LAKELAND, Fla. (AP) – When Principal Badonna Dardis sent fliers home with Carlton Palmore Elementary students offering to visit one family’s home each month, she didn’t expect to get as many invites as she did.
“I knew I’d get at least 12,” Dardis said.
She received 226 – more than half the school’s student population. That’s enough to keep her busy for more than 18 years.
“We may have to increase our visits to two visits a month,” said Dardis, who randomly selects invites from a large stack.
This is Dardis’ second year as principal at Carlton Palmore. She was principal at Auburndale Central Elementary for six years and, before that, she was a teacher at McKeel and Blake academies.
This is the first year she is doing home visits – an idea she said she came up with because she wanted to feel connected to the community and build trust with the families.
She avoids talking about school during her visits and instead focuses on the families’ stories.
“The typical home visit (before) was only conducted if we couldn’t reach a family for school business,” Dardis said. “We want to change the perception of home visits because we are a team when it comes to the education of a child.”
The O’Brien family, whom Dardis and Assistant Principal Nikki Jones visited Wednesday evening, appreciated the time they had with the school administrators and encouraged other families to invite them into their homes.
“People may think they don’t have much to share … that they’re just an average family, but everyone has a story,” Teresa O’Brien said. “We don’t always have time (when we visit the) school to share those stories, so this is a great opportunity.”
Part of the O’Briens’ story involves adoption.
Caedmon is Teresa and Kevin O’Brien’s biological child, and Stephan and Rakiyah are their adopted children. Caedmon, Stephan and Rakiyah are 10 years old and in the fifth grade at Carlton Palmore.
“I knew they were adopted,” Jones said. Stephan and Rakiyah are black, and Caedmon, Teresa and Kevin are white.
“But I didn’t know the story,” she said. “It’s interesting to know the dynamics of the family.”
Over taco bites Rakiyah helped her mom make, Dardis and Jones listened to how Caedmon, Stephan and their sister came to be siblings.
When Teresa O’Brien gave birth to Caedmon, “my body went out of whack and I had to have two surgeries,” she said. “I joked we would have to adopt. Then I got baby fever a year later and Kevin said let’s actually adopt.”
They adopted Stephan, who is from St. Petersburg and only 14 days older than Caedmon, through Heartland for Children in Bartow.
A year later, they wanted a girl.
They adopted Rakiyah, who is from Ft. Lauderdale and a couple months younger than her brothers, through the state.
“At first, when I learned she was the same age as the boys, I was like ‘no,'” Teresa O’Brien said.
But there are pros and cons to having three children who are all the same age, the parents said.
“They’re in the same grade all learning the same things at the same time,” Kevin O’Brien said.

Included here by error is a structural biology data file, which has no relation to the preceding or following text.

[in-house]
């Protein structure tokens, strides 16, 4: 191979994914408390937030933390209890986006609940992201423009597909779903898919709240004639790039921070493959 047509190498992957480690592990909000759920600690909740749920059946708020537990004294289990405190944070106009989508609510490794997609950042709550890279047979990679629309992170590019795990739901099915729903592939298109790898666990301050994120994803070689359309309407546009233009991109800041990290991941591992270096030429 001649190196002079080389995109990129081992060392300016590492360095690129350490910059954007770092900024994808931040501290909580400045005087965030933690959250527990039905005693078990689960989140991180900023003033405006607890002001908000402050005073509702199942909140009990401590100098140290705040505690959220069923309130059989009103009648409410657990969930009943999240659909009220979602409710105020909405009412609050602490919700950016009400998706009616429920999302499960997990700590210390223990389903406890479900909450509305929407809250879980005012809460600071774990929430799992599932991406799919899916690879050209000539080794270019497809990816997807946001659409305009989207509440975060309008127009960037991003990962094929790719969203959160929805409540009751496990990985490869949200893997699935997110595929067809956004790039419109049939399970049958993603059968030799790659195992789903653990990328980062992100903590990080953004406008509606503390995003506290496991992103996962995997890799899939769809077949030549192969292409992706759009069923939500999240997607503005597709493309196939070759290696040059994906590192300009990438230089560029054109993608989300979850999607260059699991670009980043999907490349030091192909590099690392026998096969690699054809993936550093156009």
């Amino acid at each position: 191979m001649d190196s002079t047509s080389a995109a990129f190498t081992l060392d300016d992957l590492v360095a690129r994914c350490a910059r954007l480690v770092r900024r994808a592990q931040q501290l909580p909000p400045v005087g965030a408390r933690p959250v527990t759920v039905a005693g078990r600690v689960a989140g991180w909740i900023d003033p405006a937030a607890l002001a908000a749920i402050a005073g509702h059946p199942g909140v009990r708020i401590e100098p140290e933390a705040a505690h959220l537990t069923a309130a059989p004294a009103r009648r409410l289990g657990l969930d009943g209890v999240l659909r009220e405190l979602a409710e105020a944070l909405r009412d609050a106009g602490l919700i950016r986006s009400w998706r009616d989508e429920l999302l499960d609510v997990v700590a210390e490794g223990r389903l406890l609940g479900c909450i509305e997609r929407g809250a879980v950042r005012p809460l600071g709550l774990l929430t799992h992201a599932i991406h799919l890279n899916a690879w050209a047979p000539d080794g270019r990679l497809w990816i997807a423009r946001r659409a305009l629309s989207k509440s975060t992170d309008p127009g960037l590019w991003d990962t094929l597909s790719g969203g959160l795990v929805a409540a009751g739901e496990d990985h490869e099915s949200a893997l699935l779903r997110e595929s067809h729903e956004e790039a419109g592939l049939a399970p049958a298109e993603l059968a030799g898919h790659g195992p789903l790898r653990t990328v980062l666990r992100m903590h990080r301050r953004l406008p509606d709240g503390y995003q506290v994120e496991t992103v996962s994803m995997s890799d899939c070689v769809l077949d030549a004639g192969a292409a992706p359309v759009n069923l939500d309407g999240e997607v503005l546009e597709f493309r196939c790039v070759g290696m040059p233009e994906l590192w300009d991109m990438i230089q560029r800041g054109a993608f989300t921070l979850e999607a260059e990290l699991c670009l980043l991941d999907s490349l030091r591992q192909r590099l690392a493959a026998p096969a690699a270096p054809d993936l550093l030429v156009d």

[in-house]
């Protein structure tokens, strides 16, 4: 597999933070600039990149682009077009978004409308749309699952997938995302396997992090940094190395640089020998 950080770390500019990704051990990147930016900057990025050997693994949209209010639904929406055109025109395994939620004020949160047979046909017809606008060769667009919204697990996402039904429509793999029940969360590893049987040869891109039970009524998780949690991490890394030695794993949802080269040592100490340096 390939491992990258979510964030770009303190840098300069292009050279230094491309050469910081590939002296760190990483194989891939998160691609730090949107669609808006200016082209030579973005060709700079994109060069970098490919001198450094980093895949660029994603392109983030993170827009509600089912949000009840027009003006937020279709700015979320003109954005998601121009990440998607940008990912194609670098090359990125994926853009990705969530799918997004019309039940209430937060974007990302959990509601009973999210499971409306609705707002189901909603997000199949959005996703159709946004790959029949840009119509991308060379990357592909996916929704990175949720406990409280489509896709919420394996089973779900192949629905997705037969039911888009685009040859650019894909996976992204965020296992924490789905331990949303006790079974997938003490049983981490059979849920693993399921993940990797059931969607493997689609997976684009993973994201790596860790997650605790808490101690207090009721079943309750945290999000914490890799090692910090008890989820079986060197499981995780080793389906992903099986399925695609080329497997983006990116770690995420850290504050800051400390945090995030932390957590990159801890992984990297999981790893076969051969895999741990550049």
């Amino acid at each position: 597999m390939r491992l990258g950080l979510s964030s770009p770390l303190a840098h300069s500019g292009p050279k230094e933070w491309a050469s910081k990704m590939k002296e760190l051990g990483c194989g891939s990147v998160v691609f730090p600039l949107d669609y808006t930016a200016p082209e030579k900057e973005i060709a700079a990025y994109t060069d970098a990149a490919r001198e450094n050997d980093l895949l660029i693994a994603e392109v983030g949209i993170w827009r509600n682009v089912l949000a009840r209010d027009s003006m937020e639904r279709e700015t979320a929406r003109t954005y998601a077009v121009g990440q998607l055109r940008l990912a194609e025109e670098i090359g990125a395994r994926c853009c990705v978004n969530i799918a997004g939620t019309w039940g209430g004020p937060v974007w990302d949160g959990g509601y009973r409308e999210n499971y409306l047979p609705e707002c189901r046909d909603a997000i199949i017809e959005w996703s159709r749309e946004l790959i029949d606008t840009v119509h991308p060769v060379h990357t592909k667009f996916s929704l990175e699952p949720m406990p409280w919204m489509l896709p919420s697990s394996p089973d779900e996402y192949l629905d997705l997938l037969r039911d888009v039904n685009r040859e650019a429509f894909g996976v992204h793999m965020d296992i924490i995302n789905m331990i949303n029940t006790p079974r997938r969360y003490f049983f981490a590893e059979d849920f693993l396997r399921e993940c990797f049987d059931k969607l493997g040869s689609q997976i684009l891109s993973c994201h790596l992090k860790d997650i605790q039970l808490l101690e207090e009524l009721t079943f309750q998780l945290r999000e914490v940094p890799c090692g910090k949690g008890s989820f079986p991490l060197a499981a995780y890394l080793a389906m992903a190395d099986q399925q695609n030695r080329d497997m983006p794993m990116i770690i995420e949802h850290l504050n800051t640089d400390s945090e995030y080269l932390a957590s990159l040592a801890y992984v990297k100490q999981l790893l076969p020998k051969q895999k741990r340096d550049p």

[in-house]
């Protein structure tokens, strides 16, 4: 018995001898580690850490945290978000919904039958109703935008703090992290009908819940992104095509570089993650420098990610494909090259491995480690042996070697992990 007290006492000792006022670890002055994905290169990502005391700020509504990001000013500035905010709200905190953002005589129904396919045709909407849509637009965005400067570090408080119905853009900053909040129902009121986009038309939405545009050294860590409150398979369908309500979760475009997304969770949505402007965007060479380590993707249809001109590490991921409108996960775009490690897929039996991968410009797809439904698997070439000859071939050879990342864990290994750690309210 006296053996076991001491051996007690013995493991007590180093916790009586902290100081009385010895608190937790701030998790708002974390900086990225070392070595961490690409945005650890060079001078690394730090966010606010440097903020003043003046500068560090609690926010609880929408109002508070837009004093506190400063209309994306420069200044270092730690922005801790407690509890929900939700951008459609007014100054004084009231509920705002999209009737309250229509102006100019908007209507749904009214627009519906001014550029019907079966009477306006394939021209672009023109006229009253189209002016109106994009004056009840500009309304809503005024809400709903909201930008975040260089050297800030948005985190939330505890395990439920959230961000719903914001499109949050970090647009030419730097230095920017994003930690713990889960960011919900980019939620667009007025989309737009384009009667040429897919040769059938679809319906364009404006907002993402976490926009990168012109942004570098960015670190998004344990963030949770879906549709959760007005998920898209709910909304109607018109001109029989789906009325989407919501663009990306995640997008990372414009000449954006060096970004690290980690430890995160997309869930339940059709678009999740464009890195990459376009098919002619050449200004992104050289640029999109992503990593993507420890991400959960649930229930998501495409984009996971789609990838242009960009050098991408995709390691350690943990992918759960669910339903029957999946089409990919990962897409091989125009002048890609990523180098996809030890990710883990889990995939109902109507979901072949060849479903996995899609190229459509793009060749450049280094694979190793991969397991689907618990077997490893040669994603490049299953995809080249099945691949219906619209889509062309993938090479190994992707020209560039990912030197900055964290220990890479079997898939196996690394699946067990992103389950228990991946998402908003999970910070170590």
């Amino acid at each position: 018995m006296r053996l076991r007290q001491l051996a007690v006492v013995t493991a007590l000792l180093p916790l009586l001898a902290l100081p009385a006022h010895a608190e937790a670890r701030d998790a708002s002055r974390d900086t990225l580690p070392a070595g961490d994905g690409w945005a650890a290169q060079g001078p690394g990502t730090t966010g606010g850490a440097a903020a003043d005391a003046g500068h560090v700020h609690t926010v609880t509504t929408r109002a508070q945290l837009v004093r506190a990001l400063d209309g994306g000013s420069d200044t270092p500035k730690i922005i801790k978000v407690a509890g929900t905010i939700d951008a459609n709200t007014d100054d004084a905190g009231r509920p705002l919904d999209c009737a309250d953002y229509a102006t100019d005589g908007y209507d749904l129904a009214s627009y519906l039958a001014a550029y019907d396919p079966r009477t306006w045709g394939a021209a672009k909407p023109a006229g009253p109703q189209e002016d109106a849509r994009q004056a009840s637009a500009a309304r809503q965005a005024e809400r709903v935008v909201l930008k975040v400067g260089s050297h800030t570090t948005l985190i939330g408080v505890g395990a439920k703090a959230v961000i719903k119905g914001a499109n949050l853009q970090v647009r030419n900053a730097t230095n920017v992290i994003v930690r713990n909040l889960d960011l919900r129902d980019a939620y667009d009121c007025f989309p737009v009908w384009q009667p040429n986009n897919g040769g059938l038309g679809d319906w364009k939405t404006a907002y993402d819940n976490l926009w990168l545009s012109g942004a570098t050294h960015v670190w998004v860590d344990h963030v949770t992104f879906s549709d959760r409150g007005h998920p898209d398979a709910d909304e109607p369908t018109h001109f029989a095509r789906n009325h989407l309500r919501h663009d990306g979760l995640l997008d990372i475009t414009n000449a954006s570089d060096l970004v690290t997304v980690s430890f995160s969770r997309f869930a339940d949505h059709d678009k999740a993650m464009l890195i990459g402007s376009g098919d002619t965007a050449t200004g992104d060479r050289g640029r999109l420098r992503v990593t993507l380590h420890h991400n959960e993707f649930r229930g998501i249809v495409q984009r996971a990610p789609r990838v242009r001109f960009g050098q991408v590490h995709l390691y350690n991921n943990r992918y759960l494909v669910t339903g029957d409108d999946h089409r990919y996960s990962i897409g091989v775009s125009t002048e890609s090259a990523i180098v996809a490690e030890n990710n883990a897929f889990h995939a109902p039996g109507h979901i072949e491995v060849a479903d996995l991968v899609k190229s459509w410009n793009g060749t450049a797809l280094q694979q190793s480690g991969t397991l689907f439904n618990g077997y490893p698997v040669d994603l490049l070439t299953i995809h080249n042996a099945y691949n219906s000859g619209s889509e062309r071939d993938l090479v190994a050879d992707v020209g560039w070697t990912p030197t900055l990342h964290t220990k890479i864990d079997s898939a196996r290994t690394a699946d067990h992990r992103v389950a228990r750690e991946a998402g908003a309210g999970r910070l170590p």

“But when you screw up (parenting), there’s no child coming behind them that you can be like ‘OK I’ll fix that and do it right the next time,'” Teresa O’Brien said. “We all screw up together and say ‘OK let’s keep going.’ ”
The visit, which was scheduled for 30 minutes but lasted a little longer than an hour, included the children showing their administrators some of their hobbies and talents: Stephan played “Mary Had a Little Lamb” and the “Star Wars” theme song on the violin; Rakiyah did a back-hand spring she learned in gymnastics; and Caedmon shared a drawing he drew of a cat.
“These are things we don’t usually get to see in school,” Dardis said.
“This is about building trust and sometimes you have to go to the families to get that trust,” Dardis said following her visit with the O’Briens. “We built trust in there.”
Superintendent Jacqueline Byrd commended Dardis for her outreach effort.
“Any time administrators and staff reach out to our students and their parents, and visit families to assist is always wonderful,” Byrd said. “It keeps open communication between the principal and the families, and allows students to see that … it’s not always a bad instance, it could be good.
“It allows students and parents to build that trust with their administrators and the community to build that trust with the school,” she said.
Dardis and Jones have visited three families so far, and each family has been vastly different, they said.
At their first visit, they discovered the student’s father had been in an accident and wears a halo brace.
“We didn’t know that,” Jones said. “How would we?”
“We want to hear about their hardships,” Dardis added.
Their second visit was to a family who didn’t speak English. They spent an hour and a half with an interpreter learning about the family’s culture.
Dardis hopes the visits encourage parents and families to become involved at the school.
“Since the visits, we see the parents more often at the school and one family sent us in some yummy authentic tamales for lunch,” Dardis said. “We want to learn about different cultures, different socioeconomics – all the different families we have at Carlton Palmore.”